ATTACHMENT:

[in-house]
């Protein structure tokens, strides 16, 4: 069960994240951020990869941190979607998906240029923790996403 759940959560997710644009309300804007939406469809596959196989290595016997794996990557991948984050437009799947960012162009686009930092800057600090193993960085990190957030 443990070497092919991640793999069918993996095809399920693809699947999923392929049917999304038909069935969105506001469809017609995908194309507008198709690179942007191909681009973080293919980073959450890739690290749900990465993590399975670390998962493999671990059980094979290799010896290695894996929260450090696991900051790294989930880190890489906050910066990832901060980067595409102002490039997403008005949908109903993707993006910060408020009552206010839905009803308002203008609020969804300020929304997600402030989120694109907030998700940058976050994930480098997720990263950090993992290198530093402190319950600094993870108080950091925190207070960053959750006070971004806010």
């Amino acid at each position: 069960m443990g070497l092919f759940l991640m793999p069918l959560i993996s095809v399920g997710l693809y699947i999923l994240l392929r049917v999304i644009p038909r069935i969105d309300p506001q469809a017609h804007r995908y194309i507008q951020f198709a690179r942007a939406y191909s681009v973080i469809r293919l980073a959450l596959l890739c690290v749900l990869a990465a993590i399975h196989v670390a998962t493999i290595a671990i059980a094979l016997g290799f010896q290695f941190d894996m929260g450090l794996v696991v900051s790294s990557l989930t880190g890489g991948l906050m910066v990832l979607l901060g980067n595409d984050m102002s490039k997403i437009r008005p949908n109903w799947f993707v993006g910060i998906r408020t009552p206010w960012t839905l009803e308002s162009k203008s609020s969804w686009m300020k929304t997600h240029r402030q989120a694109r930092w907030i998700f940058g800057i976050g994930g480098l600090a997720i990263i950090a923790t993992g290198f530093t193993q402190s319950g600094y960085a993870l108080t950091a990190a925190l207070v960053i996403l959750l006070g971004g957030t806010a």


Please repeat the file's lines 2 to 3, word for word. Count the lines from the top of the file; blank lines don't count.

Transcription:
């Protein structure tokens, strides 16, 4: 069960994240951020990869941190979607998906240029923790996403 759940959560997710644009309300804007939406469809596959196989290595016997794996990557991948984050437009799947960012162009686009930092800057600090193993960085990190957030 443990070497092919991640793999069918993996095809399920693809699947999923392929049917999304038909069935969105506001469809017609995908194309507008198709690179942007191909681009973080293919980073959450890739690290749900990465993590399975670390998962493999671990059980094979290799010896290695894996929260450090696991900051790294989930880190890489906050910066990832901060980067595409102002490039997403008005949908109903993707993006910060408020009552206010839905009803308002203008609020969804300020929304997600402030989120694109907030998700940058976050994930480098997720990263950090993992290198530093402190319950600094993870108080950091925190207070960053959750006070971004806010």
């Amino acid at each position: 069960m443990g070497l092919f759940l991640m793999p069918l959560i993996s095809v399920g997710l693809y699947i999923l994240l392929r049917v999304i644009p038909r069935i969105d309300p506001q469809a017609h804007r995908y194309i507008q951020f198709a690179r942007a939406y191909s681009v973080i469809r293919l980073a959450l596959l890739c690290v749900l990869a990465a993590i399975h196989v670390a998962t493999i290595a671990i059980a094979l016997g290799f010896q290695f941190d894996m929260g450090l794996v696991v900051s790294s990557l989930t880190g890489g991948l906050m910066v990832l979607l901060g980067n595409d984050m102002s490039k997403i437009r008005p949908n109903w799947f993707v993006g910060i998906r408020t009552p206010w960012t839905l009803e308002s162009k203008s609020s969804w686009m300020k929304t997600h240029r402030q989120a694109r930092w907030i998700f940058g800057i976050g994930g480098l600090a997720i990263i950090a923790t993992g290198f530093t193993q402190s319950g600094y960085a993870l108080t950091a990190a925190l207070v960053i996403l959750l006070g971004g957030t806010a």